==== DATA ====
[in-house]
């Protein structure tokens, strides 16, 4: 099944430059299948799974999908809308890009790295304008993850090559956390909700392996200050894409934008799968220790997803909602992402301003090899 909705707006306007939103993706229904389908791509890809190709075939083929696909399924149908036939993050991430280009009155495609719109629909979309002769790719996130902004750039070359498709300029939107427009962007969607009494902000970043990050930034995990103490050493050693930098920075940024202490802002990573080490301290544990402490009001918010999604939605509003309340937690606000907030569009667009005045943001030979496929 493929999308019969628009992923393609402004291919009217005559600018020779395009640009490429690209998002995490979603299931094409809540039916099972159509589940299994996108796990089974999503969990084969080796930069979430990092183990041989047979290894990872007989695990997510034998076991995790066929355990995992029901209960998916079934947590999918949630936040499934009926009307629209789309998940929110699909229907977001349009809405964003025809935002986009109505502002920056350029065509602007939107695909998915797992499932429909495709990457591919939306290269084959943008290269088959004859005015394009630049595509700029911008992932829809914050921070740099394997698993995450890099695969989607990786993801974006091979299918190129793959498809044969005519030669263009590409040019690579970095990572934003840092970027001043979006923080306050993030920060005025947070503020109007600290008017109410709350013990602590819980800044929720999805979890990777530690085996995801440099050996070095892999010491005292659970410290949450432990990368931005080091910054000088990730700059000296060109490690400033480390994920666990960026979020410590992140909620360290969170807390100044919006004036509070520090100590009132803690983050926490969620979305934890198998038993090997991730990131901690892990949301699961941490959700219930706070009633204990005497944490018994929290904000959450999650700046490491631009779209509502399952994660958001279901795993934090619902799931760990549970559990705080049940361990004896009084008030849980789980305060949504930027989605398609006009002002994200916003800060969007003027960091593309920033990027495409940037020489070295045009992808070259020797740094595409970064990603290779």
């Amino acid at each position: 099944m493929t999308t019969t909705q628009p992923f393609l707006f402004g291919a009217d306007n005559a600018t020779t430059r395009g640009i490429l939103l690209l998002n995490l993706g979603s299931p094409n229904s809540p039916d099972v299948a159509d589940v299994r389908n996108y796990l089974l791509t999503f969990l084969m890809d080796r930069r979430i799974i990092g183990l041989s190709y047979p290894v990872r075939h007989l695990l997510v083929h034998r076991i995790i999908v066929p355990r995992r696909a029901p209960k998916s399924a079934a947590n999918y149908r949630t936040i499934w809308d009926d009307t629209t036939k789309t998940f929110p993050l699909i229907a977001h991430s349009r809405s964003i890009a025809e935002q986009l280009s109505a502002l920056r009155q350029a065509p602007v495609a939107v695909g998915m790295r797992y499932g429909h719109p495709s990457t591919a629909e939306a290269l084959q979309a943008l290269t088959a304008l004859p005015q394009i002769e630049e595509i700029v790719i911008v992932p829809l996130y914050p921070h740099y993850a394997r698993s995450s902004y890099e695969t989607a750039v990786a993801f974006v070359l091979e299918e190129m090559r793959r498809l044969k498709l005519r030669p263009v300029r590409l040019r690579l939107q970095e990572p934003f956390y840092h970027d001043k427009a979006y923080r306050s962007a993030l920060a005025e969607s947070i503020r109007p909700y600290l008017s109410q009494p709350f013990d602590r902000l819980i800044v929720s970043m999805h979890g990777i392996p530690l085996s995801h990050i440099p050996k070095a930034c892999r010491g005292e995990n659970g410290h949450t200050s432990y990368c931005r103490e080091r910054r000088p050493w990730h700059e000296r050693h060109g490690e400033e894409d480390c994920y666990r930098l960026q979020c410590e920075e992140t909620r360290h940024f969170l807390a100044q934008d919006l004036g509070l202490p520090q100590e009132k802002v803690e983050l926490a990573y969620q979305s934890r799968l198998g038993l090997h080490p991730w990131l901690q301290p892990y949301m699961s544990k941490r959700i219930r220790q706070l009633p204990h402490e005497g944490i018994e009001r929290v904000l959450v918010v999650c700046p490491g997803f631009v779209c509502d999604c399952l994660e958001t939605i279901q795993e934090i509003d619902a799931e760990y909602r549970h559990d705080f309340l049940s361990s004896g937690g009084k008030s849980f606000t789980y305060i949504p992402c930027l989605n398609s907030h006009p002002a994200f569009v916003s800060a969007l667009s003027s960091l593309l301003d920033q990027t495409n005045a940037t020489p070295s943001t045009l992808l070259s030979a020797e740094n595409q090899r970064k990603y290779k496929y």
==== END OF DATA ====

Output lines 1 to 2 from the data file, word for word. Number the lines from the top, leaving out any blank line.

[in-house]
């Protein structure tokens, strides 16, 4: 099944430059299948799974999908809308890009790295304008993850090559956390909700392996200050894409934008799968220790997803909602992402301003090899 909705707006306007939103993706229904389908791509890809190709075939083929696909399924149908036939993050991430280009009155495609719109629909979309002769790719996130902004750039070359498709300029939107427009962007969607009494902000970043990050930034995990103490050493050693930098920075940024202490802002990573080490301290544990402490009001918010999604939605509003309340937690606000907030569009667009005045943001030979496929 493929999308019969628009992923393609402004291919009217005559600018020779395009640009490429690209998002995490979603299931094409809540039916099972159509589940299994996108796990089974999503969990084969080796930069979430990092183990041989047979290894990872007989695990997510034998076991995790066929355990995992029901209960998916079934947590999918949630936040499934009926009307629209789309998940929110699909229907977001349009809405964003025809935002986009109505502002920056350029065509602007939107695909998915797992499932429909495709990457591919939306290269084959943008290269088959004859005015394009630049595509700029911008992932829809914050921070740099394997698993995450890099695969989607990786993801974006091979299918190129793959498809044969005519030669263009590409040019690579970095990572934003840092970027001043979006923080306050993030920060005025947070503020109007600290008017109410709350013990602590819980800044929720999805979890990777530690085996995801440099050996070095892999010491005292659970410290949450432990990368931005080091910054000088990730700059000296060109490690400033480390994920666990960026979020410590992140909620360290969170807390100044919006004036509070520090100590009132803690983050926490969620979305934890198998038993090997991730990131901690892990949301699961941490959700219930706070009633204990005497944490018994929290904000959450999650700046490491631009779209509502399952994660958001279901795993934090619902799931760990549970559990705080049940361990004896009084008030849980789980305060949504930027989605398609006009002002994200916003800060969007003027960091593309920033990027495409940037020489070295045009992808070259020797740094595409970064990603290779």